The Health News – 26 July 2016

Overview:
• The New South Wales Government on Sunday announced it was the first state authorised to conduct cultivation research, after the Federal Government in October announced it would legalise the growing of cannabis for medicinal purposes.

• An IVF expert defends the right of parents who want to choose the sex of their third child saying it only affects a small number of families and it is strictly regulated. Professor Michael Chapman, a senior fertility expert with IVF Australia, said the vast majority of people did not want to choose the sex of their children, but a small percentage of families did.

• Researchers used available data to identify places in Victoria and Queensland where hospitalisation rates for treatable and manageable conditions — for instance diabetes and tooth decay — were at least 50 per cent higher than the state average in every year for 10 years.

News on Health Professional Radio. Today is the  26th of July 2016. Read by Rebecca Foster. Health News

http://www.abc.net.au/news/2016-07-25/nsw-to-start-cannabis-cultivation-research/7657696

The woman behind a push for medicinal cannabis says it is important to make sure Australia takes the lead on research and does not let international companies capture the market for profit.

The New South Wales Government on Sunday announced it was the first state authorised to conduct cultivation research, after the Federal Government in October announced it would legalise the growing of cannabis for medicinal purposes.

Lucy Haslam heads a group called United in Compassion, set up following the death of her son Dan last year following a long battle with bowel cancer.

Ms Haslam has been campaigning relentlessly to change the perceptions about using cannabis to help the terminally ill.

Commonwealth regulations around the industry should be complete by the end of October.

In the meantime, Ms Haslam anticipates the complexity of the cannabis plant and the conditions under which it grows will be a focus of the Department of Primary Industries (DPI) research.

Security around the cultivation sites will be strict.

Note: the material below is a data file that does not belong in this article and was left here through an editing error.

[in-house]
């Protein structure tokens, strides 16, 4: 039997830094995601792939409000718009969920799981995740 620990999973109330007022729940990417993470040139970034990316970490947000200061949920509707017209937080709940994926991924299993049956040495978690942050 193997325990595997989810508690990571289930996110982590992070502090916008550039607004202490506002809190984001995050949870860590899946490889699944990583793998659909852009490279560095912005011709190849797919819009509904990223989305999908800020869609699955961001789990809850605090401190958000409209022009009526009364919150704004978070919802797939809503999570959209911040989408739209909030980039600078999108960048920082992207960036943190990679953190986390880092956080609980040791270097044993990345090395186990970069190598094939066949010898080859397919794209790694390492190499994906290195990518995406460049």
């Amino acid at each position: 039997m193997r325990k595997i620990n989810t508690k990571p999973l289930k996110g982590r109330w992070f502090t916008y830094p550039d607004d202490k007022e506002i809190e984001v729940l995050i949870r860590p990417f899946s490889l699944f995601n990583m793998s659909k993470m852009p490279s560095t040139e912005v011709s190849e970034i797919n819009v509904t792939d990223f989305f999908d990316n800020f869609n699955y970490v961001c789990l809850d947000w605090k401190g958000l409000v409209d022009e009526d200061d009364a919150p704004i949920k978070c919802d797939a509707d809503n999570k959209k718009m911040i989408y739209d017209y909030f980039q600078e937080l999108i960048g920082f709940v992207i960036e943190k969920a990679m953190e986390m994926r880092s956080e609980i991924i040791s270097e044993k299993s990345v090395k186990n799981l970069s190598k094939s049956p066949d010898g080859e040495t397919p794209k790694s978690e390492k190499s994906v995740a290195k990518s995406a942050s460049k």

The Government said its research would be conducted in a new state-of-the-art, high-security facility, under strict protocols.

http://www.abc.net.au/news/2016-07-25/ivf-expert-defends-parents-choice-childs-sex/7657540

An IVF expert defends the right of parents who want to choose the sex of their third child saying it only affects a small number of families and it is strictly regulated.

The proposal is part of a review of IVF laws in Australia being undertaken by the Health Department.

Choosing a baby’s gender for cultural or racial reasons would be banned in favour of an approach that would allow parents to balance families with boys and girls.

Families would not be allowed to choose the gender of their first or second child, except for medical reasons.

Professor Michael Chapman, a senior fertility expert with IVF Australia, said the vast majority of people did not want to choose the sex of their children, but a small percentage of families did.

Professor Chapman said concerns about designer babies were not relevant.

“We were accused of that when we started doing IVF 25 years ago,” he said.

He said the technology was there and would be strictly controlled, requiring approval under National Health and Medical Research Council (NMHRC) regulations.

The chairman of the National Health And Medical Research Council (NMHRC) review, Professor Ian Olver, said he expected the final report to be completed at the end of this year.

http://www.abc.net.au/news/2016-07-25/appalling-rates-of-preventable-hospital-admissions-in-qld-vic/7657042

Some communities in Victoria and Queensland have had “appalling” rates of preventable hospital admissions for at least a decade, a new Grattan Institute report has found.

Researchers used available data to identify places in Victoria and Queensland where hospitalisation rates for treatable and manageable conditions — for instance diabetes and tooth decay — were at least 50 per cent higher than the state average in every year for 10 years.

In Queensland, 38 places were identified, including Palm Island and Mount Isa.

Melbourne suburbs Frankston and Broadmeadows were among the 25 hotspots identified in Victoria.

The report found “unacceptable place-based inequality” and called for “local, tailored policy responses”.

… the report found that, year after year, some places were far worse than others.

…Reducing hospitalisation rates in the hotspots to the state average would save $10 to $15 million a year, the report said.

The Grattan Institute report recommended small, locally-developed intervention trials in some areas with rigorous evaluation.

Besides reducing costs, the report said improving the health of people in the hotspots would improve well-being and opportunity, social cohesion and inclusion, workforce participation and productivity.

 

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